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Induction of parturition

294. The indications for induction of parturition can be broadly divided into therapeutic and managemental. Of the latter, the most common are induction of abortion in early gestation (usually to terminate unwanted pregnancies) and induction of parturition close to full-term (as a means of preventing excessive foetal growth associated with gestations prolonged beyond 282 days). It has been suggested that this could also be used as a management tool to synchronise parturition. However, in a number of cases where parturition is induced, there is the risk of retention of the placenta (afterbirth) which may lead to infection of the uterus, possible future reproductive failure and loss of milk production. Induction of parturition should therefore be avoided unless the welfare of the cow or calf is likely to be improved.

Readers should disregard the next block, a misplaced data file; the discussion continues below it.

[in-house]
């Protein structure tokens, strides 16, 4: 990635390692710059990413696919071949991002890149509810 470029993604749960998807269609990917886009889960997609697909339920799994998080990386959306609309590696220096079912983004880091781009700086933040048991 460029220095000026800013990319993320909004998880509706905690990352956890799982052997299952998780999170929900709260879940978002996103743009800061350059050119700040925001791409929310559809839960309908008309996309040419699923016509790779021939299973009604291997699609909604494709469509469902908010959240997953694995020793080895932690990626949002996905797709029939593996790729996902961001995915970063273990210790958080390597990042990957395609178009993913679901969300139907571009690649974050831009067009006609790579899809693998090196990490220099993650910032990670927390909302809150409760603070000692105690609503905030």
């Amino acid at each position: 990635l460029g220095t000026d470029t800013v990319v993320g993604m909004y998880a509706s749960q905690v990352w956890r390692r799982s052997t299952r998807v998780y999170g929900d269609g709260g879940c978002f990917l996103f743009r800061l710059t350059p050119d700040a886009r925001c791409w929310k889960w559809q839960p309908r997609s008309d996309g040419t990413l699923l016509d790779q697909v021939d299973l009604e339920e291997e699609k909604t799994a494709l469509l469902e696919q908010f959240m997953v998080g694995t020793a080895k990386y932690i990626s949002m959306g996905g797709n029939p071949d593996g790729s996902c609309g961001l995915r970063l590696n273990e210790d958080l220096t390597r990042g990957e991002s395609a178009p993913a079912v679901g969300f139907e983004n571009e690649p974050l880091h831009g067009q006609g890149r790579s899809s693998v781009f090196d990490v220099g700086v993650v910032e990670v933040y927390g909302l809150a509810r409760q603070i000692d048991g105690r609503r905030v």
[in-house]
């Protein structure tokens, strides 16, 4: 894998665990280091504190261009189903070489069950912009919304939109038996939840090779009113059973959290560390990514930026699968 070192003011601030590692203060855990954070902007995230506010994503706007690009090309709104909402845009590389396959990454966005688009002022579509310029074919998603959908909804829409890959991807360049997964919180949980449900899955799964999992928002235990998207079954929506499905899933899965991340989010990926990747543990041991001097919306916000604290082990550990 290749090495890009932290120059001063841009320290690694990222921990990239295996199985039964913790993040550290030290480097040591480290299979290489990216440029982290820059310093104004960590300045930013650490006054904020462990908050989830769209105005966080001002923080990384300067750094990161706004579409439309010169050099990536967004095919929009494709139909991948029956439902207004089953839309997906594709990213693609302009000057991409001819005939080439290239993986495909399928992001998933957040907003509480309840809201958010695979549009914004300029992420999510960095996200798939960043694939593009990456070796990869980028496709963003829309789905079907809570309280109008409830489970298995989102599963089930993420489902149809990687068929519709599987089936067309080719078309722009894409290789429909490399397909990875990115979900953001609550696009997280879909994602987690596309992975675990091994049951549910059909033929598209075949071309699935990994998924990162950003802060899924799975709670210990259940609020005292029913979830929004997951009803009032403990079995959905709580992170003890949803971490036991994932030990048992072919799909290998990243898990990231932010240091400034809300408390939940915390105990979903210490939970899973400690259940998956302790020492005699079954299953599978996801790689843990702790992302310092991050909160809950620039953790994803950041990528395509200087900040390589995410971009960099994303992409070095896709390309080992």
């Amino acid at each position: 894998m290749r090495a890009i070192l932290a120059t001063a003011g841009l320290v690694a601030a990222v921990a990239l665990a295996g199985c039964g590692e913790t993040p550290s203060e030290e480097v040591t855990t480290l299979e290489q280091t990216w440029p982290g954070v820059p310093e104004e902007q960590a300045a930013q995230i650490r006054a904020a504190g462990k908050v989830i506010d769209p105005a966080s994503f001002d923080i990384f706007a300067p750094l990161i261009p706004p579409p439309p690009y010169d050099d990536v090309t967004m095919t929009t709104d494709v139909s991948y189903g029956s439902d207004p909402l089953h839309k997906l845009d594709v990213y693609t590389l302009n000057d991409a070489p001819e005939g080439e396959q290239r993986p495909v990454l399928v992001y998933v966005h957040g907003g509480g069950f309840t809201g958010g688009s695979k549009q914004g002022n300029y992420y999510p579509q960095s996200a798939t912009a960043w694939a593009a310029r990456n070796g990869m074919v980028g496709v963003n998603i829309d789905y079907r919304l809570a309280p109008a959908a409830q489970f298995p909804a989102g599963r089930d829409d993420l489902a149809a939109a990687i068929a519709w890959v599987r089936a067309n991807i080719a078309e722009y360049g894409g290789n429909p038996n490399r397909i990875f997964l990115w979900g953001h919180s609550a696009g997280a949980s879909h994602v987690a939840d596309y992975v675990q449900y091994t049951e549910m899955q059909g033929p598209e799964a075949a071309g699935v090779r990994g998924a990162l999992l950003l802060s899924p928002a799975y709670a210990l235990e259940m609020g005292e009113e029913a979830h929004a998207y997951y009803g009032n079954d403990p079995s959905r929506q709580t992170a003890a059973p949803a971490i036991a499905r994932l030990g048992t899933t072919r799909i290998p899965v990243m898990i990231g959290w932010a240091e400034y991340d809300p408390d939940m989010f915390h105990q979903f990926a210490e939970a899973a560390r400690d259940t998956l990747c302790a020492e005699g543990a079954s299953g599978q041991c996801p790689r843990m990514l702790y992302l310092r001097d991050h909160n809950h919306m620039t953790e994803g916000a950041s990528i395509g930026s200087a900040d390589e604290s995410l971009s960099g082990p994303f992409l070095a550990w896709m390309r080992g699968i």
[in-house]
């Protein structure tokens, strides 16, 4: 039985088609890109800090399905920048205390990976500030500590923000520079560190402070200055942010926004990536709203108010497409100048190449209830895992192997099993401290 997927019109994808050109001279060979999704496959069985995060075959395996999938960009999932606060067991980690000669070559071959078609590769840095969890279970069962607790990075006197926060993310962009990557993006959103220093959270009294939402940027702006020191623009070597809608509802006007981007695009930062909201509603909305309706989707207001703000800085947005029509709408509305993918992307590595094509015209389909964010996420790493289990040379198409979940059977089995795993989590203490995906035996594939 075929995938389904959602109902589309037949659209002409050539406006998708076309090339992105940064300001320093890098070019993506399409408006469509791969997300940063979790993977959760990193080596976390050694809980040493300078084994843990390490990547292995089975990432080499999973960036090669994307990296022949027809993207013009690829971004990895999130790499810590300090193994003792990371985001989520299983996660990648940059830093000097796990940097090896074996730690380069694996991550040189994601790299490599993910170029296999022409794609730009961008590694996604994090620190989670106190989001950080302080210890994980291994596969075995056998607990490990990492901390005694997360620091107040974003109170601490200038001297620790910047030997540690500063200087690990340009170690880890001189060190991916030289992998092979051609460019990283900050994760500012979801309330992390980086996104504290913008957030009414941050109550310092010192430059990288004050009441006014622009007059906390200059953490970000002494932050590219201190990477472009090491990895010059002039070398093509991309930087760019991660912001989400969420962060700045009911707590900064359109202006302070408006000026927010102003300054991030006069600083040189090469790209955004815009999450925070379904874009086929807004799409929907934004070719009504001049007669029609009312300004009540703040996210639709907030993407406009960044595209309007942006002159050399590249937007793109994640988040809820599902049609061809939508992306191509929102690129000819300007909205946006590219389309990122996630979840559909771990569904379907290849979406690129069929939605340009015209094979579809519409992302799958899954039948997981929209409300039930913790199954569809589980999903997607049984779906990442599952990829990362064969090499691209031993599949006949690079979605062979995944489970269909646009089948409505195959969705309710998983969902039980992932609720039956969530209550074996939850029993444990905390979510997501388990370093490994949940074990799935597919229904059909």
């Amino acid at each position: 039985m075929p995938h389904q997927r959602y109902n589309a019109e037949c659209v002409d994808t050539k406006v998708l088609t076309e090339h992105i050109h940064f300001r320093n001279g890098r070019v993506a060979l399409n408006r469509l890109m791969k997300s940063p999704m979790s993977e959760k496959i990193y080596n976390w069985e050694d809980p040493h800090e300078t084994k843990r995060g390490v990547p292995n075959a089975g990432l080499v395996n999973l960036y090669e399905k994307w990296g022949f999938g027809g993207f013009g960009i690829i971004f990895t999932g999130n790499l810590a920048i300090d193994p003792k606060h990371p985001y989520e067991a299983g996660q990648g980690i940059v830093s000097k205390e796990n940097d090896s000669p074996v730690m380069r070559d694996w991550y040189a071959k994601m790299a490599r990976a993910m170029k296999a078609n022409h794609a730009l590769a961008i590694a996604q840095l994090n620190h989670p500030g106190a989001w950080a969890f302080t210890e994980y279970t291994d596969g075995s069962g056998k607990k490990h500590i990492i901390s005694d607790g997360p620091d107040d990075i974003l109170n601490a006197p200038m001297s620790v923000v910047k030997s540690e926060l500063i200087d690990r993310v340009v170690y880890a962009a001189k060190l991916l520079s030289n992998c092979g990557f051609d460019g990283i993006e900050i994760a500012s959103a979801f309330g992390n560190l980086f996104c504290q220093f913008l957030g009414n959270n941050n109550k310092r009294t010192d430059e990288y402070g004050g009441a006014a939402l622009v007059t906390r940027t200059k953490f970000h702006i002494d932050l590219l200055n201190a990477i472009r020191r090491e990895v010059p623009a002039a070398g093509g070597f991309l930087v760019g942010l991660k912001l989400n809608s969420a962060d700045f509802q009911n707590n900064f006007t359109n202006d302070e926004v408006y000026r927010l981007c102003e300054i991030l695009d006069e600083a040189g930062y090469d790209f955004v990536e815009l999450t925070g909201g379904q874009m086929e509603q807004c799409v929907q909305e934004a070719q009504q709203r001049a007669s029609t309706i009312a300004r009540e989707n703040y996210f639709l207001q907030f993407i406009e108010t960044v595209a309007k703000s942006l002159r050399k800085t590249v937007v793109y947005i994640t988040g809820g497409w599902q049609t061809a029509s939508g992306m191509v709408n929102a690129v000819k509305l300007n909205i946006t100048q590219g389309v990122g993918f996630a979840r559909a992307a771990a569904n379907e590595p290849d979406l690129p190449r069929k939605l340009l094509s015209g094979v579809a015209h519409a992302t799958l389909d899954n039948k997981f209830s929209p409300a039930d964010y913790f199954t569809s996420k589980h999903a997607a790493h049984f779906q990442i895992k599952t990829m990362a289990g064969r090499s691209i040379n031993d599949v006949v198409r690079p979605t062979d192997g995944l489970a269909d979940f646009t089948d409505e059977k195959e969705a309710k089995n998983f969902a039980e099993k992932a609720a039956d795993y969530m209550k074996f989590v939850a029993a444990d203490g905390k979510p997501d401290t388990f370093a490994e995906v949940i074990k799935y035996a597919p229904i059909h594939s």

295. Animals should not be mated too young or mated by an inappropriate sire.

296. The induction of parturition should never be used as a routine procedure. Correct nutrition and sire selection should be the first option and will minimise the need for this technique. However, as a last resort, it may be considered as a way of preventing cows from having to deliver grossly oversized calves.

297. Induction of parturition should not be used as a management tool if this involves induction well before full-term and production of very premature, unviable calves.